For 12 years, the Villa Altenberg in Weimar became the holy shrine celebrating the religious and personal cults of Carolyne von Sayn-Wittgenstein and Franz Liszt. Working together in a church like atmosphere of religious solitude, they wrote essays, composed tone poems and piously despised the sins of the flesh that unmarried couples are not supposed to enjoy. Franz increasingly withdrew from public performances, yet remained active as a conductor. He also had become, quite naturally, the most sought-after piano teacher in the world. In the autumn of 1853 yet another hopeful piano student arrived in Weimar hoping to study with the keyboard acrobat par excellence. Her name was Agnes Street-Klindworth, and she was the daughter of Georg Klindworth. History remembers Georg as Metternich’s master spy, and he is frequently described as the “most important secret diplomat from the Congress of Vienna in 1814-15 to the time of Bismarck in 1862.
Agnes herself was an expertly trained secret agent, and getting in Liszt’s underpants was never a particularly challenging assignment. As such, the piano lessons with Liszt were simply a convenient cover for her real mission. Weimar, like many important centers in the German Confederacy was still reeling from the effects of the 1848 Revolutions that broke out in many countries in Europe, including the Austrian Empire. The middle classes looked for political freedom, democracy and freedom from censorship, while the working classes sought improvements to working and living conditions. Initially the two factions loosely coordinated their protest and rebellions, but mounting disagreements led them to pursue their own individual agendas. In the end, the conservative aristocracy — having successfully exploited this discord — defeated the rebellion and forced many liberals into exile. And Weimar, the city of Goethe, Schiller, Herder, Bach, Hummel and Liszt had been a site of pilgrimage for the German intelligentsia ever since the late 18th century, and it now became the perfect hiding place for numerous liberal refugees from the failed 1848 Revolution.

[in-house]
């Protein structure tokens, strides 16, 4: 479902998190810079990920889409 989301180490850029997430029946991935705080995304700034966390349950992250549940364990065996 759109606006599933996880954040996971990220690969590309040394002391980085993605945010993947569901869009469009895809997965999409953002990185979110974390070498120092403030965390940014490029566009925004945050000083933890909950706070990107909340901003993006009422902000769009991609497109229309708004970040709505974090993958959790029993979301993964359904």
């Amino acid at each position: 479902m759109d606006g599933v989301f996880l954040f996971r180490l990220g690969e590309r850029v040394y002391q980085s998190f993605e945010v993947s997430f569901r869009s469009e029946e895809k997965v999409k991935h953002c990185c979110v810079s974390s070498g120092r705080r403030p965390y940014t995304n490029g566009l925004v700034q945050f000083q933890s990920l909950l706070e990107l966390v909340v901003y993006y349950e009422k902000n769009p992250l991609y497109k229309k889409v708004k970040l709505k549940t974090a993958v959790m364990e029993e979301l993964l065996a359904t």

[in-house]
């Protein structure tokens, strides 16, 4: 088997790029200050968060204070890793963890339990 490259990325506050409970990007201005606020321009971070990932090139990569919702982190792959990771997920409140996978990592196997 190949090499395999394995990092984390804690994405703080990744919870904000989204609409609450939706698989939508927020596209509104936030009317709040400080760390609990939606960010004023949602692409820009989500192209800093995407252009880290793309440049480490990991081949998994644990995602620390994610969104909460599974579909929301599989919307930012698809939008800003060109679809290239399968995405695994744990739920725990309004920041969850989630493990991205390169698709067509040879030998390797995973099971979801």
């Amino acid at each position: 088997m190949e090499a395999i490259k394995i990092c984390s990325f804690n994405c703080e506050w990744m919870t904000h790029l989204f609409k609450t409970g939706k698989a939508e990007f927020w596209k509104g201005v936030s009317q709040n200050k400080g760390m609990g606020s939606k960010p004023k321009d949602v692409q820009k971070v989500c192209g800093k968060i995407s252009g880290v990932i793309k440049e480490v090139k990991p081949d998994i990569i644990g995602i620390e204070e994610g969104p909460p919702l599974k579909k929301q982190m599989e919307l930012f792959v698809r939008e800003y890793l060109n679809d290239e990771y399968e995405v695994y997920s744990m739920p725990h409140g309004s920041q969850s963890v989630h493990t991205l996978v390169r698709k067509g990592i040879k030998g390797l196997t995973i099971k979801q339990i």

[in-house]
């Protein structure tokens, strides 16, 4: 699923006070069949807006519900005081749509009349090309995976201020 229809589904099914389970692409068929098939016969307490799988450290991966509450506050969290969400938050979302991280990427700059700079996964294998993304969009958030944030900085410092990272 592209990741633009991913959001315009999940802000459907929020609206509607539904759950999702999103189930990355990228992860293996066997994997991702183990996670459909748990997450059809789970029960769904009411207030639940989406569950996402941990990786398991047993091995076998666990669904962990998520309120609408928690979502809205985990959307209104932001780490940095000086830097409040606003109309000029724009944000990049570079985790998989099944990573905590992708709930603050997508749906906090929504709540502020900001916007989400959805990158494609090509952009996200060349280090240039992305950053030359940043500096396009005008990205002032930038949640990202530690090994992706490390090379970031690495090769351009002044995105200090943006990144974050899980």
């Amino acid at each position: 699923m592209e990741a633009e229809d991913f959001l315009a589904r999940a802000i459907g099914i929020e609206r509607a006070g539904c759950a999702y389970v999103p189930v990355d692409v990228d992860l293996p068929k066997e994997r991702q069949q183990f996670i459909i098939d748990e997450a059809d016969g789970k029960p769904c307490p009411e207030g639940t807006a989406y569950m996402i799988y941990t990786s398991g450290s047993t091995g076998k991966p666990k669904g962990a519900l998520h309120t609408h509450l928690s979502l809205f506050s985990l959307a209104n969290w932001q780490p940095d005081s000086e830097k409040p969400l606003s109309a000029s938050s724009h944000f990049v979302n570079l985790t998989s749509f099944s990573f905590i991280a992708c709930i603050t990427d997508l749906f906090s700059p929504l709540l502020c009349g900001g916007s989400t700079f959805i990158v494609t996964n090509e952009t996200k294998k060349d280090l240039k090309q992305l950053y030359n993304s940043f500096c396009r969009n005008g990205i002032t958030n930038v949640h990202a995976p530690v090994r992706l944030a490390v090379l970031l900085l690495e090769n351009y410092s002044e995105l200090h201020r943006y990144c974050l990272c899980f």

So Agnes was sent to Weimar, under the guise of taking piano lessons, to keep an eye on all these undesirable elements. While Agnes was probing Liszt’s mind — of course she slept with him professionally only minutes after her arrival — and Liszt was correcting her fingering and pedaling, they fell in love. Sometime between 8 December 1853 and 12 September 1854, Agnes bore a son, and she baptized him Ernst August Georg. Scholars and rumormongers have long attempted to prove that he was actually Liszt’s child, but since Agnes always took great care to falsify all declarations on official documents, Liszt’s possible paternity remains undocumented. Essentially, all we have is some rather unflattering rumors, “they say that George Street was the son of Liszt and one of his pupils and that he was a barfly whom alcohol was to kill.” When Agnes left Weimar in 1855 she was pregnant again, and registered the birth under the name Ernest Auguste Georges, the French equivalent of his older brother’s name! Liszt never recognized these two boys, and there is no evidence that he made any kind of private payments or arrangements. Of course, there had always been rumors in Weimar, but to admit paternity to Carolyn would almost certainly have resulted in the immediate loss of the offending body part. It was much better to maintain a deafening public silence. Agnes suddenly left Weimar on 5 April 1855, which came as a great shock to Franz. The official version suggests that she was called away on urgent business; however, it is more likely that their intense emotional involvement was seriously threatening both careers, and that her pregnancy could no longer be hidden from public view. They continued to exchange letters until 1870. Agnes communicates in minute details the rapidly changing political landscape of Europe, essentially talking about her work, and Franz exalted in flowery expressions of love — identical to those he had already shared with Marie d’Agoult and with Carolyne Sayn-Wittgenstein. Once Agnes moved to Brussels, she refused to meet him again, despite his desperate pleas. Nevertheless, they remained close friends. Their correspondence — we have roughly 160 extant letters — was only discovered in 1892, and in the spirit of this clandestine relationship published anonymously!